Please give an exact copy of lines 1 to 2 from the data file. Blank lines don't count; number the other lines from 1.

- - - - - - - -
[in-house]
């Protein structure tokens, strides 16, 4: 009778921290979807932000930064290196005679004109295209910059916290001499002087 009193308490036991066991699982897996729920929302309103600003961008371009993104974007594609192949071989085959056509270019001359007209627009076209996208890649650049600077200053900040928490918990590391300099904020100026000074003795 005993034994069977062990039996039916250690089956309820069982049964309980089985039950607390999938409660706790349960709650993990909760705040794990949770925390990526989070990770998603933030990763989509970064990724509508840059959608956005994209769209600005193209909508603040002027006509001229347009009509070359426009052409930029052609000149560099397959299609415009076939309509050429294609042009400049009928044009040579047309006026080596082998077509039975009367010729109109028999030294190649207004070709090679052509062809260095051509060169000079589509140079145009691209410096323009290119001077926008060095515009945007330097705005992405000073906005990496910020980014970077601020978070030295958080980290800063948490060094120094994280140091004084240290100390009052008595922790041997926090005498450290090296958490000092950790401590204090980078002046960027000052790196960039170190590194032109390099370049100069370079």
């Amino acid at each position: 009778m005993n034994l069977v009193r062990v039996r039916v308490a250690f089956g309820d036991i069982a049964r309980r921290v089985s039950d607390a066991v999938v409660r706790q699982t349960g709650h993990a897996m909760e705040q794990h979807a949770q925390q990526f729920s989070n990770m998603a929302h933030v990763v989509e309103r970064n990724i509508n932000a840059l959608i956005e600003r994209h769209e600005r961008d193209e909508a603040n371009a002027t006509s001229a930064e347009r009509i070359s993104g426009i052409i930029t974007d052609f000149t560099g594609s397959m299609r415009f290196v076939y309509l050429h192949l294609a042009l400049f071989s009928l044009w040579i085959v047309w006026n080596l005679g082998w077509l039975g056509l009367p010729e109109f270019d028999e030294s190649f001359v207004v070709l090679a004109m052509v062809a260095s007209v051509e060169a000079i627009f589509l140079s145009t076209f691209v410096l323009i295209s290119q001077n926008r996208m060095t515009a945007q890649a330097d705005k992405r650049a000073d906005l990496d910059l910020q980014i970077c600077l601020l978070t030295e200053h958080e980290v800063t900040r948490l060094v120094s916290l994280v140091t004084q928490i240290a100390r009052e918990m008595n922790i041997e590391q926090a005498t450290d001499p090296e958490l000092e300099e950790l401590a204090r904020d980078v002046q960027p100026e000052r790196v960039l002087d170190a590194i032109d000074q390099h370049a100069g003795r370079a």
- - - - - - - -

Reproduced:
[in-house]
């Protein structure tokens, strides 16, 4: 009778921290979807932000930064290196005679004109295209910059916290001499002087 009193308490036991066991699982897996729920929302309103600003961008371009993104974007594609192949071989085959056509270019001359007209627009076209996208890649650049600077200053900040928490918990590391300099904020100026000074003795 005993034994069977062990039996039916250690089956309820069982049964309980089985039950607390999938409660706790349960709650993990909760705040794990949770925390990526989070990770998603933030990763989509970064990724509508840059959608956005994209769209600005193209909508603040002027006509001229347009009509070359426009052409930029052609000149560099397959299609415009076939309509050429294609042009400049009928044009040579047309006026080596082998077509039975009367010729109109028999030294190649207004070709090679052509062809260095051509060169000079589509140079145009691209410096323009290119001077926008060095515009945007330097705005992405000073906005990496910020980014970077601020978070030295958080980290800063948490060094120094994280140091004084240290100390009052008595922790041997926090005498450290090296958490000092950790401590204090980078002046960027000052790196960039170190590194032109390099370049100069370079």